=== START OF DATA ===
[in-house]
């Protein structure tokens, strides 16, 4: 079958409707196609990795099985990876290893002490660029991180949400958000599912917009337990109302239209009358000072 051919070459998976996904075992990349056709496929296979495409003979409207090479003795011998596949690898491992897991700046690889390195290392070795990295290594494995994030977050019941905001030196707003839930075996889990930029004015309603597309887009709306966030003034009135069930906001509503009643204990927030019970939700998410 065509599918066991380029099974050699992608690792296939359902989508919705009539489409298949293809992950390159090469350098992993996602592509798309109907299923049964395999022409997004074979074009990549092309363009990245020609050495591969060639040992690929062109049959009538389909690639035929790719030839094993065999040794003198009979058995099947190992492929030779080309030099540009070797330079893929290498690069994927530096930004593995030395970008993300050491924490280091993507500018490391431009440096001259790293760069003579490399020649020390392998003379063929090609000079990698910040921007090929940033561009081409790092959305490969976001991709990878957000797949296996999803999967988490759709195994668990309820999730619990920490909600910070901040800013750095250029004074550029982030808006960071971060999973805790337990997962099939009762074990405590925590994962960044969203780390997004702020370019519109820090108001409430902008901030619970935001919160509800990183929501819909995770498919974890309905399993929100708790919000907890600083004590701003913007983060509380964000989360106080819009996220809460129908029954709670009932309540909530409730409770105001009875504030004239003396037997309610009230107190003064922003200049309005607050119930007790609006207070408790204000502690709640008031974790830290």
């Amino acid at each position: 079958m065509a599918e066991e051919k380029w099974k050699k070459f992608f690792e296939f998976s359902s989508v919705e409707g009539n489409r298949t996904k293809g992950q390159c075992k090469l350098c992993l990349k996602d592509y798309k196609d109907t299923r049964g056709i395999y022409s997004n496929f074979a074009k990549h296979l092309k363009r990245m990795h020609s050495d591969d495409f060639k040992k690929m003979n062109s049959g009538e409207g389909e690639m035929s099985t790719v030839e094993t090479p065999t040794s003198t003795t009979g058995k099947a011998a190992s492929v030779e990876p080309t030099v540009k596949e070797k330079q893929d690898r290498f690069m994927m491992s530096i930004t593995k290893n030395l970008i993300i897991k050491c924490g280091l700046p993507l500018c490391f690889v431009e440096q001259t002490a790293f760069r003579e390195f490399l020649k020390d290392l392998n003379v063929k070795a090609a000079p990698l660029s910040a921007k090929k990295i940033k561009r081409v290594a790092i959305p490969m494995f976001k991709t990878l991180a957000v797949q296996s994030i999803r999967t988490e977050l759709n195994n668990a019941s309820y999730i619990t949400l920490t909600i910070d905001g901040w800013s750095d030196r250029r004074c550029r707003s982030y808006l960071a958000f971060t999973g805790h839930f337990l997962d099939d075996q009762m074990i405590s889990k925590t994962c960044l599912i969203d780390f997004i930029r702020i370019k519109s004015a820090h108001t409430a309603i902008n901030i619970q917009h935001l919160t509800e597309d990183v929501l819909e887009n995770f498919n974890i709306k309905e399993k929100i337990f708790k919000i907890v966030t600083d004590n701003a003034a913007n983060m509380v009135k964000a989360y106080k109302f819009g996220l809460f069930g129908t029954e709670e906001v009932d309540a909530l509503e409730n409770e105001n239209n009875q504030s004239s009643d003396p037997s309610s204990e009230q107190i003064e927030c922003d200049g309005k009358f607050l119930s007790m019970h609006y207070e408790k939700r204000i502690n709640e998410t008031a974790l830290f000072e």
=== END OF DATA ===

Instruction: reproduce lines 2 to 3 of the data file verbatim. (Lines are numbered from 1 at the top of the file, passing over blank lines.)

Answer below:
């Protein structure tokens, strides 16, 4: 079958409707196609990795099985990876290893002490660029991180949400958000599912917009337990109302239209009358000072 051919070459998976996904075992990349056709496929296979495409003979409207090479003795011998596949690898491992897991700046690889390195290392070795990295290594494995994030977050019941905001030196707003839930075996889990930029004015309603597309887009709306966030003034009135069930906001509503009643204990927030019970939700998410 065509599918066991380029099974050699992608690792296939359902989508919705009539489409298949293809992950390159090469350098992993996602592509798309109907299923049964395999022409997004074979074009990549092309363009990245020609050495591969060639040992690929062109049959009538389909690639035929790719030839094993065999040794003198009979058995099947190992492929030779080309030099540009070797330079893929290498690069994927530096930004593995030395970008993300050491924490280091993507500018490391431009440096001259790293760069003579490399020649020390392998003379063929090609000079990698910040921007090929940033561009081409790092959305490969976001991709990878957000797949296996999803999967988490759709195994668990309820999730619990920490909600910070901040800013750095250029004074550029982030808006960071971060999973805790337990997962099939009762074990405590925590994962960044969203780390997004702020370019519109820090108001409430902008901030619970935001919160509800990183929501819909995770498919974890309905399993929100708790919000907890600083004590701003913007983060509380964000989360106080819009996220809460129908029954709670009932309540909530409730409770105001009875504030004239003396037997309610009230107190003064922003200049309005607050119930007790609006207070408790204000502690709640008031974790830290």
């Amino acid at each position: 079958m065509a599918e066991e051919k380029w099974k050699k070459f992608f690792e296939f998976s359902s989508v919705e409707g009539n489409r298949t996904k293809g992950q390159c075992k090469l350098c992993l990349k996602d592509y798309k196609d109907t299923r049964g056709i395999y022409s997004n496929f074979a074009k990549h296979l092309k363009r990245m990795h020609s050495d591969d495409f060639k040992k690929m003979n062109s049959g009538e409207g389909e690639m035929s099985t790719v030839e094993t090479p065999t040794s003198t003795t009979g058995k099947a011998a190992s492929v030779e990876p080309t030099v540009k596949e070797k330079q893929d690898r290498f690069m994927m491992s530096i930004t593995k290893n030395l970008i993300i897991k050491c924490g280091l700046p993507l500018c490391f690889v431009e440096q001259t002490a790293f760069r003579e390195f490399l020649k020390d290392l392998n003379v063929k070795a090609a000079p990698l660029s910040a921007k090929k990295i940033k561009r081409v290594a790092i959305p490969m494995f976001k991709t990878l991180a957000v797949q296996s994030i999803r999967t988490e977050l759709n195994n668990a019941s309820y999730i619990t949400l920490t909600i910070d905001g901040w800013s750095d030196r250029r004074c550029r707003s982030y808006l960071a958000f971060t999973g805790h839930f337990l997962d099939d075996q009762m074990i405590s889990k925590t994962c960044l599912i969203d780390f997004i930029r702020i370019k519109s004015a820090h108001t409430a309603i902008n901030i619970q917009h935001l919160t509800e597309d990183v929501l819909e887009n995770f498919n974890i709306k309905e399993k929100i337990f708790k919000i907890v966030t600083d004590n701003a003034a913007n983060m509380v009135k964000a989360y106080k109302f819009g996220l809460f069930g129908t029954e709670e906001v009932d309540a909530l509503e409730n409770e105001n239209n009875q504030s004239s009643d003396p037997s309610s204990e009230q107190i003064e927030c922003d200049g309005k009358f607050l119930s007790m019970h609006y207070e408790k939700r204000i502690n709640e998410t008031a974790l830290f000072e």